There are two general styles of online help:
If you are developing online help for an application, you may choose to organize the information exclusively for access within the application. Or, you may design the information such that it can be browsed without the application present, as in standalone help.
Help promotes a high degree of integration between the application and its online help. From the user's perspective, the help is part of the application. This approach minimizes the perceived "distance" away from the application that the user must travel to get help.
Staying close to the application makes users more comfortable with online help and gets them back on task as quickly as possible.
Online help can be divided into three general categories:
Automatic help--The application determines when help is needed and what to present. This is sometimes called system-initiated help.
Semiautomatic help--The user decides when help is needed, but the system determines what to present. Semiautomatic help is initiated by a user's gesture or request for help, such as pressing F1. The system's response is called context-sensitive help because it considers the user's current context in deciding what information to display.
Manual help--The user requests specific information, such as from a Help menu.
A user can request help in several ways. Most applications provide a Help menu and Help key as well as Help buttons in dialog boxes.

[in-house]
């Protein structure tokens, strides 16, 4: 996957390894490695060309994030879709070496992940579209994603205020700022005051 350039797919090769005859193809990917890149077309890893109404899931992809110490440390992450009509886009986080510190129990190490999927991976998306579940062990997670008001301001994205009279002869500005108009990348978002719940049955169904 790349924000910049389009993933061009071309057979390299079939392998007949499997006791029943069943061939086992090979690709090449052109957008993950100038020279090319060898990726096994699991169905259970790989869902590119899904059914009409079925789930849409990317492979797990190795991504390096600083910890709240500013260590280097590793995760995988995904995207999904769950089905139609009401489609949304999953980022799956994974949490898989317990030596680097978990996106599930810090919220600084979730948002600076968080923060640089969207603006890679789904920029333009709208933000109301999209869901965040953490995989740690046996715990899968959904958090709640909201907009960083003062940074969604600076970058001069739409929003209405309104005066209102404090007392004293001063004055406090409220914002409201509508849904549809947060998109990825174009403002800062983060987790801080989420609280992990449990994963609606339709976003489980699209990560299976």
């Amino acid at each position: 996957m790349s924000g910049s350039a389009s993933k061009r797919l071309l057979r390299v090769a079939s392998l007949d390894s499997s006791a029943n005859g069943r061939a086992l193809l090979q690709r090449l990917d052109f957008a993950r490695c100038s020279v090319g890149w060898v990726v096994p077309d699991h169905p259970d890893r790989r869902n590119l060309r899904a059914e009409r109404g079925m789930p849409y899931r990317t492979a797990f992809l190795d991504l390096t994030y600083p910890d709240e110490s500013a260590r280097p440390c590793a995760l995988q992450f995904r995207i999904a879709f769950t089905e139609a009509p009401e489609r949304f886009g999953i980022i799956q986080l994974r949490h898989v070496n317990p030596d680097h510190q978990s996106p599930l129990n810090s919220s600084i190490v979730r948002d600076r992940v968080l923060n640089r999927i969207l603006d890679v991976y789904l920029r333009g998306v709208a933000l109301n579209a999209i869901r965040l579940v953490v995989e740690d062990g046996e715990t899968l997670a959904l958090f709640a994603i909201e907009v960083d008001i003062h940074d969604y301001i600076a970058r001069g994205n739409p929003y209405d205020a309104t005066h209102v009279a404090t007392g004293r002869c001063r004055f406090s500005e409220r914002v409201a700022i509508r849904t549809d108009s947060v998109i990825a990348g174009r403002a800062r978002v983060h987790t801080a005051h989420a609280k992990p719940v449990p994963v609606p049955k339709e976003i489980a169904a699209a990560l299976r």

Within most applications, the primary way for a user to request help is by pressing the help key. In recent years, the F1 function key has become a defacto standard help key for many workstation and personal computer products.
The CDE Style Guide and Certification Checklist recommends the use of F1 as the help key, and the OSF/Motif programmer's toolkit even provides some built-in behavior to make it easier to implement the help key in OSF/Motif applications.
Some computers provide a Help key on the keyboard.
The Help menu is a common way to provide access to help information. OSF/Motif applications provide a Help menu, which is right-justified in the menu bar. The CDE Style Guide and Certification Checklist makes recommendations regarding the commands contained in a Help menu.
Many dialog boxes also provide a Help button to get help on the dialog. The CDE Style Guide and Certification Checklist recommends that choosing the Help button in a dialog box be equivalent to pressing the Help key while using that dialog. Exceptions should be made for complex dialogs, where help on individual controls within the dialog box is appropriate.